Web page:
Operational risk was evident in this case, with PNB employees being accountable for attempting to manipulate the issuance process of LOUs for personal gain. There was a disregard for the Core Banking System (CBS) by SWIFT, and internal coordination was lacking, with inadequate monitoring of operations. The fraudulent activities were primarily uncovered within the internal financial system. To ensure swift and efficient banking, adherence to standard operating procedures is essential. Both external and internal auditors should track transaction and contingent liability numbers to prevent potential involvement in fraudulent activities. Concurrent auditors, responsible for payment verification, were unaware of the situation at the time, raising concerns. Consequently, the issue went unnoticed by all auditors, including concurrent, internal, and statutory auditors. The Reserve Bank of India did not mandate the connection of CBS with SWIFT, leading many banks to delay connection until recently, similar to the case of Nirav Modi. However, companies can mitigate their interest rate risk by assuming some currency risk. For example, the corporation can obtain a loan at a reduced interest rate by presenting bank guarantees obtained from a related bank in their home country (India) to an overseas branch of another Indian bank during travel.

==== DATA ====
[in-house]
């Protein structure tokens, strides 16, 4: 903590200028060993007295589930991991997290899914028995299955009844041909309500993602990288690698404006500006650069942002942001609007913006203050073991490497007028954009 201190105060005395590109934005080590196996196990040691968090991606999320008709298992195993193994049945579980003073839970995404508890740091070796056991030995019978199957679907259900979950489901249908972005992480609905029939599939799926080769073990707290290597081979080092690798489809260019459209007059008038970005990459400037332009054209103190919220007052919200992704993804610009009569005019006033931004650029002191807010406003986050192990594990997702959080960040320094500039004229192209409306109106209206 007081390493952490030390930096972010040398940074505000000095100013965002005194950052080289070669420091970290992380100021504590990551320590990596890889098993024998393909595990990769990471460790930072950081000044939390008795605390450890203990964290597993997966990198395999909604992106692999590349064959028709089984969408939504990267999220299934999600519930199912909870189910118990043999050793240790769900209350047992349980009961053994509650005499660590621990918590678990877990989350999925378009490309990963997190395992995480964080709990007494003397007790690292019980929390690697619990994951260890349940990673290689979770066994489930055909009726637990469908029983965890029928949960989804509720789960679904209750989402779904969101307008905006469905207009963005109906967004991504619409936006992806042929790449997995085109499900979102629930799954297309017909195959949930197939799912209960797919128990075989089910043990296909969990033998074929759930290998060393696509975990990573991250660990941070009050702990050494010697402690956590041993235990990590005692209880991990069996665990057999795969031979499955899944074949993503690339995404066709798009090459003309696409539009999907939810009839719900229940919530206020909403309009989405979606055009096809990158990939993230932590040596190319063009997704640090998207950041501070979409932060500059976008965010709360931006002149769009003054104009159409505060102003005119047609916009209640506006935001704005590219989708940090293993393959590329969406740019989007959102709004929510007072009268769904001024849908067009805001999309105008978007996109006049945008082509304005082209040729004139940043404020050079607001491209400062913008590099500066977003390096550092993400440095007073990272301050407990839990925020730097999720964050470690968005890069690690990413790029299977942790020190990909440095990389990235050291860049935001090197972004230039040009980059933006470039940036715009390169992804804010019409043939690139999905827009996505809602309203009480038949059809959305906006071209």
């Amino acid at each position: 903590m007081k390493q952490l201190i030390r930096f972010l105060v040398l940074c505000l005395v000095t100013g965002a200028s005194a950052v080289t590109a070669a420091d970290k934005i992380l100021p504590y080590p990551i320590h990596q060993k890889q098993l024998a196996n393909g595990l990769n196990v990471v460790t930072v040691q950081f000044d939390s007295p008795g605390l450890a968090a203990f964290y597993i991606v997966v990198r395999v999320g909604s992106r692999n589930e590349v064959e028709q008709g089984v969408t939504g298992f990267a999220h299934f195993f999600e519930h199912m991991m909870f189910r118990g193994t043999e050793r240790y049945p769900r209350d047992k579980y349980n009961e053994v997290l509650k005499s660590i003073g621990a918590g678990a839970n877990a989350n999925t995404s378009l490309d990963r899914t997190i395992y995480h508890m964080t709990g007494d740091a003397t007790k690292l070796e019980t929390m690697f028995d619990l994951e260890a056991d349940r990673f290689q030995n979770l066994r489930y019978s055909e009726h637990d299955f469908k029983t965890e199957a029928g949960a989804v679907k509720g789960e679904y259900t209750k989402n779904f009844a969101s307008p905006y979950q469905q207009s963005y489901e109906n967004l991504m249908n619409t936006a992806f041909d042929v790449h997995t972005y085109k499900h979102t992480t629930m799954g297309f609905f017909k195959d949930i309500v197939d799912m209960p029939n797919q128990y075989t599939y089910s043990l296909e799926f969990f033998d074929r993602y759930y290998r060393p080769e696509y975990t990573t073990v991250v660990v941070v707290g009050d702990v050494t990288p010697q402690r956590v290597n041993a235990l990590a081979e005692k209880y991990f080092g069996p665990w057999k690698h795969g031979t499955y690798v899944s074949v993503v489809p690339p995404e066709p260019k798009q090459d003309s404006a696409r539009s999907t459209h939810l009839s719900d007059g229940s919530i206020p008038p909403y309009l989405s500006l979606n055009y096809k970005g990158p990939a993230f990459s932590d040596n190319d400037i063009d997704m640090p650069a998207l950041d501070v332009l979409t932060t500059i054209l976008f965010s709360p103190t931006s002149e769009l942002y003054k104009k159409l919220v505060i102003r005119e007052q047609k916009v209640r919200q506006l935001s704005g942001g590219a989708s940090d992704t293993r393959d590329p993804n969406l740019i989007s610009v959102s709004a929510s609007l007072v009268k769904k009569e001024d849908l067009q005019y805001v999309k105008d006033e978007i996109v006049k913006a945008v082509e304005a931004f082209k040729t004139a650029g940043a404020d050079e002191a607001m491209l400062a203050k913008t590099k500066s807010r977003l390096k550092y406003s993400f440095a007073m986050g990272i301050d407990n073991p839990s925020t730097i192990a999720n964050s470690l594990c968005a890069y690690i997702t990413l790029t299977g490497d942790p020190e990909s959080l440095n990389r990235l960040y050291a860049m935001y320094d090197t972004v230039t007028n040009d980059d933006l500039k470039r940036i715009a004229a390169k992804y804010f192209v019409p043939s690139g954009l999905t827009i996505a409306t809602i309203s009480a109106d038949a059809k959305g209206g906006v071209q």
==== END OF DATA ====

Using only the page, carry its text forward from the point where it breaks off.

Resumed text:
The business benefited from accessing affordable and prompt credit. When dealing with overseas Indian banks, it could secure low-risk payments through Indian guarantee-issuing banks, while Indian banks earned fees for issuing LOUs. The main culprit behind the scam was a staff member who had access to SWIFT, representing the most significant operational risk factor. This individual exploited the system for personal gain. While the creditworthiness of borrowers is crucial, loans from Indian banks abroad are often extended to buyers with little consideration for their creditworthiness, largely due to the trust placed in local banks.